The Development of a Human Model of Respiratory Syncytial Virus Infection

The recruitment status of this study is unknown because the information has not been verified recently.
Verified June 2012 by Imperial College London.
Recruitment status was  Recruiting
Sponsor:
Collaborator:
Wellcome Trust
Information provided by (Responsible Party):
Imperial College London
ClinicalTrials.gov Identifier:
NCT01349543
First received: May 5, 2011
Last updated: June 14, 2012
Last verified: June 2012
  Purpose

The aim of this study is to understand the immune response (how the body fights infection) to Respiratory Syncytial Virus (RSV). This virus usually causes a simple 'common cold' illness in healthy adults, but can cause wheezing and lung problems in young infants and the elderly. The investigators want to understand why this is, in order to develop vaccines and treatments.

Participants will include 30-40 healthy adults age 18-55 years. Study procedures will include brief medical exams, breathing tests, a diary of symptoms, blood tests, samples of fluid (lavage) and cells from the nose, throat and lungs. All participants will receive the virus via drops in the nose. The duration of the study for all subjects will be 6 weeks.


Condition Intervention
Respiratory Syncytial Virus Infections
Respiratory Viral Infections
Biological: RSV A Memphis 37

Study Type: Interventional
Study Design: Allocation: Non-Randomized
Intervention Model: Single Group Assignment
Masking: Open Label
Primary Purpose: Basic Science
Official Title: The Development of a Human Model of Respiratory Syncytial Virus Infection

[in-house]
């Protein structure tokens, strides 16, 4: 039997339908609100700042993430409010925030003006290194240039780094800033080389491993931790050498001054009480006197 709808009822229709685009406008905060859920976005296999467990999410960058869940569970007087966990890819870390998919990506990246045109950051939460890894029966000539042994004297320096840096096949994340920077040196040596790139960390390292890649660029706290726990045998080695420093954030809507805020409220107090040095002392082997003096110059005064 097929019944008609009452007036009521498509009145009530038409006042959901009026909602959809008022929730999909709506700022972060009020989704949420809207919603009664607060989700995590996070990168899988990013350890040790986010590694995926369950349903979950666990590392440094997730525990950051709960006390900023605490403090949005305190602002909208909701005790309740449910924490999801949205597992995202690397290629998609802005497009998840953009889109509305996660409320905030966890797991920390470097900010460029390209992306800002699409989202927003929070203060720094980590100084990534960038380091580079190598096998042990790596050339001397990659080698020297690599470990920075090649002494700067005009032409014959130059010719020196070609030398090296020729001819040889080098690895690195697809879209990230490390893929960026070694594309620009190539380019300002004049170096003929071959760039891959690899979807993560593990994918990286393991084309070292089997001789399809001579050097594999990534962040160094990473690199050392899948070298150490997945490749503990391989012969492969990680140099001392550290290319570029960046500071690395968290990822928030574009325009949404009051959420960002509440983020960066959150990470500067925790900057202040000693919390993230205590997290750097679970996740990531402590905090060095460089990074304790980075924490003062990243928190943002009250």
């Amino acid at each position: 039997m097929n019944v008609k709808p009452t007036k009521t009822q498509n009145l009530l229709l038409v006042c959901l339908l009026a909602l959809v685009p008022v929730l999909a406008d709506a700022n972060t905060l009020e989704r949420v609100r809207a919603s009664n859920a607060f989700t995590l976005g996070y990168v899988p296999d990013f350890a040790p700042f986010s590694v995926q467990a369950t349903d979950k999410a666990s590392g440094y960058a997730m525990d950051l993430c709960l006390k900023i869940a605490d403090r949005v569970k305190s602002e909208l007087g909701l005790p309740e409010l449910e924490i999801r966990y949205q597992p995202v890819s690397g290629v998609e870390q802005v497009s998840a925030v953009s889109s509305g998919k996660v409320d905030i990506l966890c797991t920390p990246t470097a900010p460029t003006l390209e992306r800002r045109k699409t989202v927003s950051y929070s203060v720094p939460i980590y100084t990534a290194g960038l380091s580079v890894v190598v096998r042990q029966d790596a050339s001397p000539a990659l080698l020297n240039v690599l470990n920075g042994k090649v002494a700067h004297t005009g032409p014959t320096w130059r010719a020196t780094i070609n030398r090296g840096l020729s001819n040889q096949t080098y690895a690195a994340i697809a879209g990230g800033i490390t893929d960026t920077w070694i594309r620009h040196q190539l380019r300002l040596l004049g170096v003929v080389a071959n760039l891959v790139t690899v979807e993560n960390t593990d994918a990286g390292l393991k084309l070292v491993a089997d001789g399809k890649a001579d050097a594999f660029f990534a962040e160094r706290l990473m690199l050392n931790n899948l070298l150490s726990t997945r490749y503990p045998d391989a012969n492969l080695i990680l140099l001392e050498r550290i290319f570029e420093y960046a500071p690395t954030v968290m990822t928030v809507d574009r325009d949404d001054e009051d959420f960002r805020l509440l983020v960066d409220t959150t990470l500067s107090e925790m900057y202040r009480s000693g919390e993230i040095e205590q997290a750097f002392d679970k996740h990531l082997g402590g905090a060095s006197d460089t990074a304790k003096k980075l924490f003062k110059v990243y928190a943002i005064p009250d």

Resource links provided by NLM:


Further study details as provided by Imperial College London:

Primary Outcome Measures:
  • Host response to RSV challenge [ Time Frame: Prior to and 0-28 days post challenge ] [ Designated as safety issue: No ]
    The host response to RSV challenge will be assessed daily for 14 days using methods such as symptom diaries, volume of nasal secretions, numbers of inflammatory cells in nasal mucus, and levels of chemical mediators in nasal fluids. This will be compared with that at baseline and at 28 days post challenge.


Estimated Enrollment: 40
Study Start Date: May 2011
Estimated Study Completion Date: September 2013
Estimated Primary Completion Date: September 2012 (Final data collection date for primary outcome measure)
Arms Assigned Interventions
Experimental: Viral Challenge Biological: RSV A Memphis 37
Intranasal administration
Other Name: M37

Detailed Description:

Bronchiolitis is the commonest cause of hospital admission in infants. It is caused by Respiratory Syncytial Virus(RSV), a virus that causes mild 'common colds' in adults, but can cause lung inflammation and difficulty breathing in infants and the elderly. In 2005, nearly 34 million cases in children <5 years occurred, resulting in 3.4 million hospital admissions,and around 120,000 deaths. There is no vaccine, and some previous vaccines actually made the disease worse.

The investigators have been trying to understand why for 40 years. Advances in immunology have given us a completely different way of looking at inflammation: rather than studying what causes it, the investigators now want to know what regulates it. Much of what the investigators know about how what causes and regulates inflammation has come from studies of animals, however, these do not exactly predict what happens in man.